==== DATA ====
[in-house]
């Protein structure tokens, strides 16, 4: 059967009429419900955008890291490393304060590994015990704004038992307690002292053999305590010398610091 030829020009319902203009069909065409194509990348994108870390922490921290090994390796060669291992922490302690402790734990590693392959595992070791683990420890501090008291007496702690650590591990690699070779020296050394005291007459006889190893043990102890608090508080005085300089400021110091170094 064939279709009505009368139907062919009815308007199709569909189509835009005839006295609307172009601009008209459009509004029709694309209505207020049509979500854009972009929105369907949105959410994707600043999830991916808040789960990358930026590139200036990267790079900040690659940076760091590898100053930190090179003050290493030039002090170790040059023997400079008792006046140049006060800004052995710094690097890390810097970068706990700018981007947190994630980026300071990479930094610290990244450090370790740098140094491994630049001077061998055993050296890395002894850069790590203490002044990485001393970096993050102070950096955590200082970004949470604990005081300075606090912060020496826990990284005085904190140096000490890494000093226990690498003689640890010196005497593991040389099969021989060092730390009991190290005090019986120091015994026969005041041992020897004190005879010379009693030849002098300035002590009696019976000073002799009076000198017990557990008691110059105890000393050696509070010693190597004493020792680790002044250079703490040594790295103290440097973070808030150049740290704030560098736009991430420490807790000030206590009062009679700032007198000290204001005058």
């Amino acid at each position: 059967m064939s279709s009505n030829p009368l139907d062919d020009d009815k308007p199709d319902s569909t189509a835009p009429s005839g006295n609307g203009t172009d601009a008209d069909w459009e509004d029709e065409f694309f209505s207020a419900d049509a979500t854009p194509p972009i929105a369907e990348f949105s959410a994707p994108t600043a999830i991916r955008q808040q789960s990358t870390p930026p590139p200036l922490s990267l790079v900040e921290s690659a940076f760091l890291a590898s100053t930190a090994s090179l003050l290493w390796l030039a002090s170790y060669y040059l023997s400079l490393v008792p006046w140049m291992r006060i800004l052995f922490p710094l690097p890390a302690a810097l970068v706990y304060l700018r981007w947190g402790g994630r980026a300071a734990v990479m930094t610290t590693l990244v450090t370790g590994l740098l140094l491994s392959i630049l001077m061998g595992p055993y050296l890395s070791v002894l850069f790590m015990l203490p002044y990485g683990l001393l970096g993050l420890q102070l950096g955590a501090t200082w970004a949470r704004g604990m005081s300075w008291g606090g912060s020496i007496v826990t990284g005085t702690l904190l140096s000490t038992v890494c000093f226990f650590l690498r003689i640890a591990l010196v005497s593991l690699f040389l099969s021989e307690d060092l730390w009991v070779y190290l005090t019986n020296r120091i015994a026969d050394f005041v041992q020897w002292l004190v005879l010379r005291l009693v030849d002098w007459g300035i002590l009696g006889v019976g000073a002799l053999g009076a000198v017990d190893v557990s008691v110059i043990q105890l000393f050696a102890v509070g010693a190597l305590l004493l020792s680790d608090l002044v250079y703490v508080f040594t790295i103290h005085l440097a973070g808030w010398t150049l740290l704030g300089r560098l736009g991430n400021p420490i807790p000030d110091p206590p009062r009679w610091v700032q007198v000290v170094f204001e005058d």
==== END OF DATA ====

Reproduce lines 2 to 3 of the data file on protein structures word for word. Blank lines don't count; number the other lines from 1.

């Protein structure tokens, strides 16, 4: 059967009429419900955008890291490393304060590994015990704004038992307690002292053999305590010398610091 030829020009319902203009069909065409194509990348994108870390922490921290090994390796060669291992922490302690402790734990590693392959595992070791683990420890501090008291007496702690650590591990690699070779020296050394005291007459006889190893043990102890608090508080005085300089400021110091170094 064939279709009505009368139907062919009815308007199709569909189509835009005839006295609307172009601009008209459009509004029709694309209505207020049509979500854009972009929105369907949105959410994707600043999830991916808040789960990358930026590139200036990267790079900040690659940076760091590898100053930190090179003050290493030039002090170790040059023997400079008792006046140049006060800004052995710094690097890390810097970068706990700018981007947190994630980026300071990479930094610290990244450090370790740098140094491994630049001077061998055993050296890395002894850069790590203490002044990485001393970096993050102070950096955590200082970004949470604990005081300075606090912060020496826990990284005085904190140096000490890494000093226990690498003689640890010196005497593991040389099969021989060092730390009991190290005090019986120091015994026969005041041992020897004190005879010379009693030849002098300035002590009696019976000073002799009076000198017990557990008691110059105890000393050696509070010693190597004493020792680790002044250079703490040594790295103290440097973070808030150049740290704030560098736009991430420490807790000030206590009062009679700032007198000290204001005058």
């Amino acid at each position: 059967m064939s279709s009505n030829p009368l139907d062919d020009d009815k308007p199709d319902s569909t189509a835009p009429s005839g006295n609307g203009t172009d601009a008209d069909w459009e509004d029709e065409f694309f209505s207020a419900d049509a979500t854009p194509p972009i929105a369907e990348f949105s959410a994707p994108t600043a999830i991916r955008q808040q789960s990358t870390p930026p590139p200036l922490s990267l790079v900040e921290s690659a940076f760091l890291a590898s100053t930190a090994s090179l003050l290493w390796l030039a002090s170790y060669y040059l023997s400079l490393v008792p006046w140049m291992r006060i800004l052995f922490p710094l690097p890390a302690a810097l970068v706990y304060l700018r981007w947190g402790g994630r980026a300071a734990v990479m930094t610290t590693l990244v450090t370790g590994l740098l140094l491994s392959i630049l001077m061998g595992p055993y050296l890395s070791v002894l850069f790590m015990l203490p002044y990485g683990l001393l970096g993050l420890q102070l950096g955590a501090t200082w970004a949470r704004g604990m005081s300075w008291g606090g912060s020496i007496v826990t990284g005085t702690l904190l140096s000490t038992v890494c000093f226990f650590l690498r003689i640890a591990l010196v005497s593991l690699f040389l099969s021989e307690d060092l730390w009991v070779y190290l005090t019986n020296r120091i015994a026969d050394f005041v041992q020897w002292l004190v005879l010379r005291l009693v030849d002098w007459g300035i002590l009696g006889v019976g000073a002799l053999g009076a000198v017990d190893v557990s008691v110059i043990q105890l000393f050696a102890v509070g010693a190597l305590l004493l020792s680790d608090l002044v250079y703490v508080f040594t790295i103290h005085l440097a973070g808030w010398t150049l740290l704030g300089r560098l736009g991430n400021p420490i807790p000030d110091p206590p009062r009679w610091v700032q007198v000290v170094f204001e005058d």